To get a sense of how voters are feeling about Jim Kenney’s four years as Philadelphia’s mayor, we sent reporters to several neighborhoods to ask residents what’s changed and what hasn’t since he took office — and how that might affect their vote for mayor in the May 21 primary.
Buffered from Frankford Transportation Center by acres of graveyards that once marked the city line, Philadelphia’s Mayfair section lies in the Northeast. The intersection of Cottman and Frankford avenues is the heart of the neighborhood, where cars, buses and trucks are bumper to bumper during rush-hour traffic.
Mark Capriotti is a third-generation produce vendor on Frankford Avenue, just up the street from Cottman. His grandmother started the business in Kensington in the 1930s, and they’ve been in Mayfair since the early 1960s.
A big difference between now and then is that customers don’t have time to walk, he said.
“Only on Saturdays. Because the majority of families here are two-income families, so there is nobody home during the day to walk the avenue. Whereas, in the ‘60s, ‘70s and early ‘80s, the husband worked or it was a one-income family. Now everyone needs two incomes to survive,” he said.
Capriotti, who now lives in South Jersey, said he’s seen several mayors stump outside his family’s business in election years, but not Mayor Jim Kenney.
Instead, those involved with running Mayfair’s Business Improvement District are much more visible. The BID, a nonprofit founded in 2012, has a board of directors that includes indicted City Councilman Bobby Henon.
“The flags on the poles, new lighting, security cameras — all done by the BID. Not the city, the BID,” said Capriotti.
Henon pleaded not guilty to 20 federal counts of bribery and fraud in January.
“I just hope it all works out for him,” said Capriotti, “I’m here from 3 a.m. until the store closes, and I know every crack in the sidewalk. Henon’s done a lot around here.”
Currently, Mayfair’s BID is tackling the traffic on Frankford with concrete bumpouts to slow down cars as they approach pedestrian intersections. It’s looking at reducing car traffic to one lane.
Voter after voter described Kenney as likeable, in general, but most said they don’t have a strong connection to him. They feel the mayor’s office is a bit too removed to have a big impact.
Henon, along with Kenney, recently announced an $800,000 renovation for Moss Playground in nearby Wissinoming, to be funded by the controversial tax on sweetened beverages.
But traffic flowing through the neighborhood remains a uniting gripe for residents including America Lopez, a manager at VMC Thrift store next door to Capriotti’s Produce. She’s concerned that Cottman, Aramingo and other roads that funnel traffic from Interstate 95 are pushing more commuters and pollution into the neighborhood. The perennial renovations of I-95 seem to be making things worse. Lopez said..
“You see the work they’re doing on Aramingo now through [Betsy Ross Bridge] — and now they want to do bridges across,” she said. “That’s a lot of traffic, and that’s a lot of noise and investment and time. Why didn’t they figure this out years ago?”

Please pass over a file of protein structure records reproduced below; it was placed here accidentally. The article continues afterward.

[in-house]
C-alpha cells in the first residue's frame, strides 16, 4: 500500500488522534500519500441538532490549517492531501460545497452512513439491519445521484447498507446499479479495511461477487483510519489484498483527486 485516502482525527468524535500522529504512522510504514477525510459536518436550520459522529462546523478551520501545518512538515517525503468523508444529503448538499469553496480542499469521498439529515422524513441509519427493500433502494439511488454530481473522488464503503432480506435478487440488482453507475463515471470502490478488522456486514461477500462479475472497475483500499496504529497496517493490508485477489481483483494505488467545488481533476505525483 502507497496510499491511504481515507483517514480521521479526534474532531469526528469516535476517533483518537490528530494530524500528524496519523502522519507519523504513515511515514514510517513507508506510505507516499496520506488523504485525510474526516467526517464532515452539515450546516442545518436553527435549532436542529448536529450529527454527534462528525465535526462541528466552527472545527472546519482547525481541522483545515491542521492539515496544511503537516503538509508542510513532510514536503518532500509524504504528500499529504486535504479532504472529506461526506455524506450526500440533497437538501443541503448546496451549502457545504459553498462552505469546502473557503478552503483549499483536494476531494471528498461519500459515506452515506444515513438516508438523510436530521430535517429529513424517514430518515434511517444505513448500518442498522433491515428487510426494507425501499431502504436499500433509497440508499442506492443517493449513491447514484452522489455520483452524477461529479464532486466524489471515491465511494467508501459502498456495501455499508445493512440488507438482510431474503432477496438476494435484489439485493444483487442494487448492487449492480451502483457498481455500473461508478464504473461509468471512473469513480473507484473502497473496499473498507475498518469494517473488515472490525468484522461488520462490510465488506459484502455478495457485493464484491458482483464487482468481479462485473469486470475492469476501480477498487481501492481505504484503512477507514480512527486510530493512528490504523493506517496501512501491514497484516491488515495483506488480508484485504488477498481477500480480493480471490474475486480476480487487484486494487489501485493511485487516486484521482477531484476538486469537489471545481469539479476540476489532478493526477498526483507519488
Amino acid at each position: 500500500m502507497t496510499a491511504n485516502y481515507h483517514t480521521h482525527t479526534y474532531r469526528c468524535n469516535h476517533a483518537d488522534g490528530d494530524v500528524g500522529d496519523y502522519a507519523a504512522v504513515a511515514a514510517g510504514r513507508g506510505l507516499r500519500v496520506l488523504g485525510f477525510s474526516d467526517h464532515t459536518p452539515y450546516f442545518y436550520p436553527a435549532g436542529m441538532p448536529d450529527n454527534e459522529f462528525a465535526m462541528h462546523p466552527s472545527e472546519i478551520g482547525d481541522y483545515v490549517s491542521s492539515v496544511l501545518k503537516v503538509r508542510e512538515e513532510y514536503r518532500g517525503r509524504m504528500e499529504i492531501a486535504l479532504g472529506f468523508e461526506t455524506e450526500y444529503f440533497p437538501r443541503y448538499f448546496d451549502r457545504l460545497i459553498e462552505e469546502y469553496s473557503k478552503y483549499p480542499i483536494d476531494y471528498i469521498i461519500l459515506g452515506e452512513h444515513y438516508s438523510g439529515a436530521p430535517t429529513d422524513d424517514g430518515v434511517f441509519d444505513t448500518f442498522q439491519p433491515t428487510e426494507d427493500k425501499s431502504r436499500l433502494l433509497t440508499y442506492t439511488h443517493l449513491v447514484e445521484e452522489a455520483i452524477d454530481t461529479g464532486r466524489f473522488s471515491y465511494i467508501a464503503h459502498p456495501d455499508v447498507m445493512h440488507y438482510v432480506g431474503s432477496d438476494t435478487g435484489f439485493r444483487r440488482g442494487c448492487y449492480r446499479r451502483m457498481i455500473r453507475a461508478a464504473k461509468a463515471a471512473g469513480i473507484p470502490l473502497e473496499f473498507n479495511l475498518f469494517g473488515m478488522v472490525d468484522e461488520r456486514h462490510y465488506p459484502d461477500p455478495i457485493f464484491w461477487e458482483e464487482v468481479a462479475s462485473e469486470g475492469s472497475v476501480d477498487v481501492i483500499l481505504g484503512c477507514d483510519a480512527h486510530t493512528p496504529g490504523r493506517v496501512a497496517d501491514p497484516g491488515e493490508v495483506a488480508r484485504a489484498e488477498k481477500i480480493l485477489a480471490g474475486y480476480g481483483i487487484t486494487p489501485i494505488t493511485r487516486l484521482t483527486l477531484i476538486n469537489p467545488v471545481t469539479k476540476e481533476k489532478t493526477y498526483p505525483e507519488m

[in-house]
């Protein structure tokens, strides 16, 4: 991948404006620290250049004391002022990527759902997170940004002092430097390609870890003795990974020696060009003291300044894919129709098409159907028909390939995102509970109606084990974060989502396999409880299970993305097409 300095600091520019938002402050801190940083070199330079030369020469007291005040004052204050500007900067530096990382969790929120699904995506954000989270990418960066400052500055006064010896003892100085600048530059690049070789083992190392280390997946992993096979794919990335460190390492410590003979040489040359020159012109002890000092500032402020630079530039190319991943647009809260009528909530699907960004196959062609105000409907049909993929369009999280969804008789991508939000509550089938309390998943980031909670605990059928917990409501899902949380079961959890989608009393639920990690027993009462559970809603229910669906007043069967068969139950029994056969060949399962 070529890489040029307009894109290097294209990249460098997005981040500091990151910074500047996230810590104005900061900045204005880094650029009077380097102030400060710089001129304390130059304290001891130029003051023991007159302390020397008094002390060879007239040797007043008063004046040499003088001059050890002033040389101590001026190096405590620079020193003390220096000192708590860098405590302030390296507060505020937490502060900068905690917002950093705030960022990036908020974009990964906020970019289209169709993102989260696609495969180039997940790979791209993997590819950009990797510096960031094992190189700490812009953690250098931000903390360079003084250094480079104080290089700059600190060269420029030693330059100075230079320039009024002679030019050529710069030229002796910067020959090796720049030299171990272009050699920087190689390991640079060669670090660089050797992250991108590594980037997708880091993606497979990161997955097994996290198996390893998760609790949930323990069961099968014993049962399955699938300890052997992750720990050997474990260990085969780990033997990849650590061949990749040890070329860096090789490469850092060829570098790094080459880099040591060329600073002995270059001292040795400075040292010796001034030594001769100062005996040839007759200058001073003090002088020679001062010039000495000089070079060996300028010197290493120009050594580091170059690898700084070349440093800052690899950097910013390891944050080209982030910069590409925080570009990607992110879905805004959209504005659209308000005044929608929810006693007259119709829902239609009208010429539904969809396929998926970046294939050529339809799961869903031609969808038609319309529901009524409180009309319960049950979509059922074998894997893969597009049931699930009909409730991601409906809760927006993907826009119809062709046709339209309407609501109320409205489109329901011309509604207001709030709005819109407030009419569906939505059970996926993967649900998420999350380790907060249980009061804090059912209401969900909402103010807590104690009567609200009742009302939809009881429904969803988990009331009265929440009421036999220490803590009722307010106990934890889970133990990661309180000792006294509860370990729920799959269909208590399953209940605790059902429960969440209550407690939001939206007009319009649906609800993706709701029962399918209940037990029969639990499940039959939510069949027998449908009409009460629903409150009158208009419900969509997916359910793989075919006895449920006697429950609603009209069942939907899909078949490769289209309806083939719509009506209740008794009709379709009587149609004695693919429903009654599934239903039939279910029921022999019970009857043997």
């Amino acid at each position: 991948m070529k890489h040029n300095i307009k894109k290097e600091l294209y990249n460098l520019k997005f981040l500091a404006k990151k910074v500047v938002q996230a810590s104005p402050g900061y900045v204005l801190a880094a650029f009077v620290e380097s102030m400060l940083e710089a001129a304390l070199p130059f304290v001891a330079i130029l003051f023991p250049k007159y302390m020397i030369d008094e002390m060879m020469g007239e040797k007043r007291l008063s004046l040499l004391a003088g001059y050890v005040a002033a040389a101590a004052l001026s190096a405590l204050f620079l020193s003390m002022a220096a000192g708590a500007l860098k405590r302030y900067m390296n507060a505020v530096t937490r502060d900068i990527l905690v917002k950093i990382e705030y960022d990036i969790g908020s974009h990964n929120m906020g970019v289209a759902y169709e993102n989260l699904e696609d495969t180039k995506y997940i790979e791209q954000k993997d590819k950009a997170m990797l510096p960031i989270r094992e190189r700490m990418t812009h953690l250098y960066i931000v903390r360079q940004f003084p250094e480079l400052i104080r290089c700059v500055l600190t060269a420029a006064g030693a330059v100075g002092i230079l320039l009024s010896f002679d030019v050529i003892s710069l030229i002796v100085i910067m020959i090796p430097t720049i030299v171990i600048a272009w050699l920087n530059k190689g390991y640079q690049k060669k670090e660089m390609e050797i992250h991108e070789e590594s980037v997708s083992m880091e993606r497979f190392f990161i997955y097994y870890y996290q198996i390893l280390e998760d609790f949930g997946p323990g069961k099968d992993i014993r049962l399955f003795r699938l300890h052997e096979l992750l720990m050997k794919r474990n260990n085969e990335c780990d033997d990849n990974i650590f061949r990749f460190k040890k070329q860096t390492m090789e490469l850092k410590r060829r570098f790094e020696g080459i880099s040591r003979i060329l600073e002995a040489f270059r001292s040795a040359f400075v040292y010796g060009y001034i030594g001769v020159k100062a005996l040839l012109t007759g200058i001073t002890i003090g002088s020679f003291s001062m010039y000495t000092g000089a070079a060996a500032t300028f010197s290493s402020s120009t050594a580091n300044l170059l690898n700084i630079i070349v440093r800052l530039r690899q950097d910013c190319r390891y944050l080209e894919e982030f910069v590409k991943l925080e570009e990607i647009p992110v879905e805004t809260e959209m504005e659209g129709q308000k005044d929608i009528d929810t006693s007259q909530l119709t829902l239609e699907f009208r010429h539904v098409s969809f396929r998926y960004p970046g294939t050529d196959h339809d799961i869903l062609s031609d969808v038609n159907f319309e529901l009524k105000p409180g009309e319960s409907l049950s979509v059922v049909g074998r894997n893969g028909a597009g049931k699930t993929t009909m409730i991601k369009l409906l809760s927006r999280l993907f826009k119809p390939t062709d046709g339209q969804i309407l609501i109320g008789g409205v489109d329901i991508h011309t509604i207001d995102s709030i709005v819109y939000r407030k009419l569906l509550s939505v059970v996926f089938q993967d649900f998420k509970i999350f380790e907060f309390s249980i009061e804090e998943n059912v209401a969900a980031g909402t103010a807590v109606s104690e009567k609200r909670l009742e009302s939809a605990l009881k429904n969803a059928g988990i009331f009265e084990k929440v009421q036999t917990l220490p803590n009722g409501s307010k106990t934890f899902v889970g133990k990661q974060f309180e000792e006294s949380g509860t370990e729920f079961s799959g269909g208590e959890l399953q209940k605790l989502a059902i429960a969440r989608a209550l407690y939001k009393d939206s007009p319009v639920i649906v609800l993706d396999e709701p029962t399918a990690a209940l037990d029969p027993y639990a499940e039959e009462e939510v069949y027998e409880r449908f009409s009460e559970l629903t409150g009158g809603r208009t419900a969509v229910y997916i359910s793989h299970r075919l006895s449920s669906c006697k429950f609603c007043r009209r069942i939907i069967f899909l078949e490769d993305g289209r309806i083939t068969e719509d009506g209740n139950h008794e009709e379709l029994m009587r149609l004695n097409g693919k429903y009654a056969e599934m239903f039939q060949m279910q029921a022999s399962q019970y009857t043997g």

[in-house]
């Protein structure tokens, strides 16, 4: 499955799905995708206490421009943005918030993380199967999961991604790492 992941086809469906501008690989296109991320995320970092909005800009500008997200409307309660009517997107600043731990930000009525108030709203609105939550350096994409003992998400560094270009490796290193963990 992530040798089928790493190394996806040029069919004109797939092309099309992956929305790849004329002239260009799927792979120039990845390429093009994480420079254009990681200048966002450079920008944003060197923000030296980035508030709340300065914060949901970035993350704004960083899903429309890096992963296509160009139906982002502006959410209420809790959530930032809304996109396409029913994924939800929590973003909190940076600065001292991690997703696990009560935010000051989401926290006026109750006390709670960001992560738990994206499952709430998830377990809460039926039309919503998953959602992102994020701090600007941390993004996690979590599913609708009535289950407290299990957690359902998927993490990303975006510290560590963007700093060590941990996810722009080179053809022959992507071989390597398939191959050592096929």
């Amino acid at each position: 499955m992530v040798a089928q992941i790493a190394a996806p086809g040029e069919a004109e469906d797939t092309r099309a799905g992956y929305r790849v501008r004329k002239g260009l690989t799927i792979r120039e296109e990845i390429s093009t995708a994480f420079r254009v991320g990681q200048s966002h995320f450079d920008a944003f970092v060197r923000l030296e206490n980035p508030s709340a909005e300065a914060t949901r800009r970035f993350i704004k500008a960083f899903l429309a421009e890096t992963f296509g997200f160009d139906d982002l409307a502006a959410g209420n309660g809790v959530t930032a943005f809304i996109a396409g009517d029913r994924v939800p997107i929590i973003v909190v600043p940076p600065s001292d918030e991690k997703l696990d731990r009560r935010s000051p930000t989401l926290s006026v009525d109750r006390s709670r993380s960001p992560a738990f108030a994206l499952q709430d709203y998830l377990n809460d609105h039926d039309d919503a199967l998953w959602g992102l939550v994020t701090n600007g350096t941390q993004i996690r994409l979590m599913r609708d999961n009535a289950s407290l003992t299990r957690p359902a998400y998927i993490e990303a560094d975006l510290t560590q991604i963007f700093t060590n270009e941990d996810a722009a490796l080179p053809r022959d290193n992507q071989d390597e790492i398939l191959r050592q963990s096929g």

Changes and diversity come to Mayfair
At Vogt Playground, Julia Griffenkranz watches her 8-year-old son Benjamin at baseball practice. Saying she’s also has noticed more improvements made by the BID than by the city, she said Mayfair seems removed from the influence of City Hall.
“I think there could be more resources here,” she said. “Years ago, a local politician was saying that the equipment at Roosevelt Playground was going to be redone, but that never happened,” she said.
She relies on the Market Frankford El and the 66 bus to get to her finance job in Center City. But her husband needs a car to get to his job in New Jersey, and traffic is a daily concern.
“Most people around here, I feel, do have a car. Because it’s so residential up here, it’s not necessarily the easiest to take a bus to the grocery store,” said Griffenkranz. “If I lived in Center City, my transportation budget would be much smaller.”
Benjamin has a bunch of friends who live nearby, and she feels safe letting him roam their neighborhood. That is, except for one intersection that’s off limits.
“There’s been a few accidents there so all the kids know not to go near the intersection,” she said.
Mayfair, home to about 40,000 residents, has remained largely a working-class neighborhood. Culturally, it’s in transition. When Capriotti Produce started, the store catered to mostly Italian and Irish families. Now shoppers are more likely to speak Chinese or Spanish, and have brought with them new tastes for produce.
“We used to sell a box of avocados a week, now we sell 10 boxes a day of avocados,” said Capriotti.
They store stocks three varieties of sweet potato to keep up with new demand.
“Chayote, yucca, plantains — we never used to sell these items before,” he said.
Mayfair often feels like the suburbs, but Griffenkrantz said her new neighbors makes it seem that much closer to Philly.
“It’s definitely been a changeover — our block has a lot of diversity in it now. You know, a couple of Muslim families, some Hispanic families, some African American families. It’s nice, you know, I think it’s more representative of the city,” she said.